When you started this album, it was going to be a more purely funk project called Daddy Fat Saxxx: Soul Funk Crusader. Why did you ultimately shift gears? It was always going to be funk. But what we were doing just wasn’t sounding like that kind of deep funk record to me. It was more electro, so it was like, Okay. Vicious Lies and Dangerous Rumors is about being in search of the truth, the truth to unlock combinations to different grooves for me. The new songs were all over the place at first. Sometimes you get that block. When it happens I look at a lot of documentaries and things that feed your mind. Sometimes you might just have to step back for maybe a week, two weeks. Making this album, at one point, I let it breathe for like a month maybe. I would listen to it every single day, so if I got tired of listening to it then I knew that wasn’t it. But now I can't stop playing it. When you unlock it it's the best feeling in the world.

You hadn't previously collaborated with Phantogram or Little Dragon, but they both play a big part on the record. How did they enter the picture? I discovered Phantogram’s music by chance, on a popup ad on the computer. I’m closing out of a ‘You have just won a prize’ screen and “Mouth Full of Diamonds” came on and I Shazamed it, bought the song, then invited them to Stankonia. Dre introduced me to Little Dragon’s music, at his house. We were going through some records, MGMT and some old George Benson. I met Little Dragon at Austin City Limits and invited them to the studio. We camped out for seven days and just made music. It was similar to the environment of the old Dungeon where you had OutKast, Goodie Mob and Organized Noize all under one roof and we would just jam out. That’s why you see Sarah [Barthel] or Yukimi [Nagano] multiple times on the record, because it was that same feeling.

What's significant about working in your studio? I'm known for bringing out the best in people. [Stankonia] is packed with drums, all kinds of percussions everywhere, people sprawled out all over the studio writing, different rooms going on at the same time. Just creating all day. The last time that Yukimi and Little Dragon came down, they bowled in our bowling league with us. We got a Stankonia bowling team. They stayed for the Big Kids Halloween fundraiser. You form a real bond, you know? Then it’s like, Damn, you just hate to see them go back to Sweden.

Label disagreements kept Little Dragon off of "Mama Told Me," which their lead singer Yukimi Nagano co-wrote. What happened? Peacefrog? Unpeaceful. Little Dragon were still under contract with Peacefrog when we recorded. When they left that label and went to Universal I guess there was some bad blood going on between them two. So I guess Peacefrog felt like this was the last Little Dragon check they were gonna get. So they come in to my song that was already done and try to hijack my whole song. And I’m like, Helllll no. Wait a fucking minute! This shit is unheard of. They trying to rape me for my record that I already have. I still have that version though. You know me, I love the fans. Don't try to tell me I can't put it out. You know how shit leak around.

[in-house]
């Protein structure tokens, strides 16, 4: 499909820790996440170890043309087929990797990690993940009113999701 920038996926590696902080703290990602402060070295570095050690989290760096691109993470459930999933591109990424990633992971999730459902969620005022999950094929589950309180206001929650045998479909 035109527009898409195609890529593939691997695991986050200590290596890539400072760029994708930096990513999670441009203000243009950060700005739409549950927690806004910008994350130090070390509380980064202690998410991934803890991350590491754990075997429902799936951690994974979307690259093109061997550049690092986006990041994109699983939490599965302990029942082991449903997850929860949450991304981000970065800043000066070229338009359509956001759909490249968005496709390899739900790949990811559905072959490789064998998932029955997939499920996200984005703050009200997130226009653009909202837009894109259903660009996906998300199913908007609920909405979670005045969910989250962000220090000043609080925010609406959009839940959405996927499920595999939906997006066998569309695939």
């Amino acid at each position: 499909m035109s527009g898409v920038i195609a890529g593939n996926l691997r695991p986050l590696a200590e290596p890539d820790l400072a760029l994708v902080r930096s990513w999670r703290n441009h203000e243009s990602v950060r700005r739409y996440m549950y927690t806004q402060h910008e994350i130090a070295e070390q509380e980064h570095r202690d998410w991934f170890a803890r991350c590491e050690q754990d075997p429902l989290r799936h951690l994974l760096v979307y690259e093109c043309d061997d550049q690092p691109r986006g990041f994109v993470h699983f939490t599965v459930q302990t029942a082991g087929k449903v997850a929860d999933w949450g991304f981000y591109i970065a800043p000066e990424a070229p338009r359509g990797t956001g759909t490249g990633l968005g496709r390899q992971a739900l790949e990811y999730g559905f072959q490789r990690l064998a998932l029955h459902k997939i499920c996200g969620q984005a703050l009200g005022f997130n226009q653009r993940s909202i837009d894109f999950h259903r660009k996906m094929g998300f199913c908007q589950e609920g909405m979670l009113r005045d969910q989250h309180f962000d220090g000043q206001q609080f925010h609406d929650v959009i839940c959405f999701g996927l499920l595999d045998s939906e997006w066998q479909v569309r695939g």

"The Train Part II," one of the non-singles from your last solo album, was at the center of the ballet you put on in Atlanta. Are there deep cuts on Vicious Lies that are emblematic of its spirit? One is “Tremendous Damage.” It's a good one, about going through hardships that make you stronger. Being inside of a cocoon till you develop all the way to come out and become who you really are. “Descending” with Yukimi is the last song on the album, it’s like the coming down. My grandma passed, and when I make music, it’s a form of mourning for me. I don’t make sad music, but I can really express myself because I’m really in touch with my inner feelings, and I really expressed that on those two records.

Do you think this record's poppier sound will alienate anyone? I don't give a fuck! I don't think they are gonna be cranky, I think they are going to love it, cause I'm growing. You cannot tell a man how to express himself. An honest form of writing and making songs? You have to applaud that. I know how to make music. I try to use my better judgement than do some clown shit.

Have you always felt so confident? Not really. I still see myself as a student. I've made like so many albums and learned so many things, but by trying to expand on sounds, and just really pushing and pushing, you charter new territory. It excites me to make the music. But this being the third solo album, I feel like I know what I want to hear, even if it's the unheard. You can tell that I enjoy making it. There's so much time put into it on purpose.

Do you ever feel like taking a break from touring, or recording? While you're in the groove, it's not really time to take a break yet. I’m still young with a strong back. I'm having fun, I’m touring the world. My kids are getting bigger. It ain't time to rest. When you get away from music for awhile, when it comes time to work yourself back up into a groove, it's like building that shit all over again. So now that I’m riding the middle of it, I’ll stay recording. It’s a non-ending process.

Interview: Big Boi